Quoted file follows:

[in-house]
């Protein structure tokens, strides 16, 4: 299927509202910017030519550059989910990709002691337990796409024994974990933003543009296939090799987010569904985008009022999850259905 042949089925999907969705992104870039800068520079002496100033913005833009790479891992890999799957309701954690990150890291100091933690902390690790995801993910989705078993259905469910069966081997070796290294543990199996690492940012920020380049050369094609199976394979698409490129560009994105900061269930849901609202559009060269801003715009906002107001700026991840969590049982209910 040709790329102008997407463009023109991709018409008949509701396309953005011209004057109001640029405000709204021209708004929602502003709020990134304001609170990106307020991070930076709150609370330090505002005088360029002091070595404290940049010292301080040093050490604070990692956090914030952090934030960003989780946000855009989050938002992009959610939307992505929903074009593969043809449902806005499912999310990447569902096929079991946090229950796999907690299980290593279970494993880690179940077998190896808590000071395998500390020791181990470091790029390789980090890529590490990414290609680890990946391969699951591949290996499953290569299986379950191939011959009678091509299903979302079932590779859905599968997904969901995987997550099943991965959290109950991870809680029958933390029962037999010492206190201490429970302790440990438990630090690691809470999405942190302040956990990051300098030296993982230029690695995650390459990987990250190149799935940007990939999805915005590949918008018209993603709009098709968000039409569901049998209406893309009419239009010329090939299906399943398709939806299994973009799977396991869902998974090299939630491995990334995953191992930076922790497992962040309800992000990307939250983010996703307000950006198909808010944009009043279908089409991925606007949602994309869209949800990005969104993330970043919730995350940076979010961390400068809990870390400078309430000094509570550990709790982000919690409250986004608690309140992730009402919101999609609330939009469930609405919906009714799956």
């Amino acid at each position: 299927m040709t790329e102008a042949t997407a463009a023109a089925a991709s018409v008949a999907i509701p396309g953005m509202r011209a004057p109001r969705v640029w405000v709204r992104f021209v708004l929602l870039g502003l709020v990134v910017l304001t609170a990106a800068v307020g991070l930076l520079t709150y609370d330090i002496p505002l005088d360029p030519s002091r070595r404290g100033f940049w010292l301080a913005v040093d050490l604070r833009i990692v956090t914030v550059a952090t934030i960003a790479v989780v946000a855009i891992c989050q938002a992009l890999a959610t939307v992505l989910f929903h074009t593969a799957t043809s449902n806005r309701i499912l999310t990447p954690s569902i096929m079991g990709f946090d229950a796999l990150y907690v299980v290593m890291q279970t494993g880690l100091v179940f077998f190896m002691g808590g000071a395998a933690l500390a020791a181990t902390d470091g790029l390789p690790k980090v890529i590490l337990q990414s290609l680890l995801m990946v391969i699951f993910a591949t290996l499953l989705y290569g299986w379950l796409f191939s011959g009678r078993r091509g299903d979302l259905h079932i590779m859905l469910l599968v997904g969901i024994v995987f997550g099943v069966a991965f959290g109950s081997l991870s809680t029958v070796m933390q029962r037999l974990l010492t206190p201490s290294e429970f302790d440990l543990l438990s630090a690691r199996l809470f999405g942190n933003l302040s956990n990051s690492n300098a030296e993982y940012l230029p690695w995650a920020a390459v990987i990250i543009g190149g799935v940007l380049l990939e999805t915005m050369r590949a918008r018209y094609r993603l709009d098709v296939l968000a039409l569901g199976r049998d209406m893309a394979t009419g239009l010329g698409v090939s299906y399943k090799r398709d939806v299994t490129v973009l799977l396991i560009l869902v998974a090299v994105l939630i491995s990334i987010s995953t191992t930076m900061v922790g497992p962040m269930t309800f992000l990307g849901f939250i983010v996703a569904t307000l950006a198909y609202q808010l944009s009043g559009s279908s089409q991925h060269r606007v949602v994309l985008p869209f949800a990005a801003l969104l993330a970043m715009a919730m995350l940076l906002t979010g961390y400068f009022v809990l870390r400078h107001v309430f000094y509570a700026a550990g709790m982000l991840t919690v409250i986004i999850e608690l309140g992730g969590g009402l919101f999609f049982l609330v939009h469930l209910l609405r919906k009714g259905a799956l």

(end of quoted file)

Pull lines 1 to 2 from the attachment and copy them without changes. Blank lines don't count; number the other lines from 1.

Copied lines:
[in-house]
């Protein structure tokens, strides 16, 4: 299927509202910017030519550059989910990709002691337990796409024994974990933003543009296939090799987010569904985008009022999850259905 042949089925999907969705992104870039800068520079002496100033913005833009790479891992890999799957309701954690990150890291100091933690902390690790995801993910989705078993259905469910069966081997070796290294543990199996690492940012920020380049050369094609199976394979698409490129560009994105900061269930849901609202559009060269801003715009906002107001700026991840969590049982209910 040709790329102008997407463009023109991709018409008949509701396309953005011209004057109001640029405000709204021209708004929602502003709020990134304001609170990106307020991070930076709150609370330090505002005088360029002091070595404290940049010292301080040093050490604070990692956090914030952090934030960003989780946000855009989050938002992009959610939307992505929903074009593969043809449902806005499912999310990447569902096929079991946090229950796999907690299980290593279970494993880690179940077998190896808590000071395998500390020791181990470091790029390789980090890529590490990414290609680890990946391969699951591949290996499953290569299986379950191939011959009678091509299903979302079932590779859905599968997904969901995987997550099943991965959290109950991870809680029958933390029962037999010492206190201490429970302790440990438990630090690691809470999405942190302040956990990051300098030296993982230029690695995650390459990987990250190149799935940007990939999805915005590949918008018209993603709009098709968000039409569901049998209406893309009419239009010329090939299906399943398709939806299994973009799977396991869902998974090299939630491995990334995953191992930076922790497992962040309800992000990307939250983010996703307000950006198909808010944009009043279908089409991925606007949602994309869209949800990005969104993330970043919730995350940076979010961390400068809990870390400078309430000094509570550990709790982000919690409250986004608690309140992730009402919101999609609330939009469930609405919906009714799956």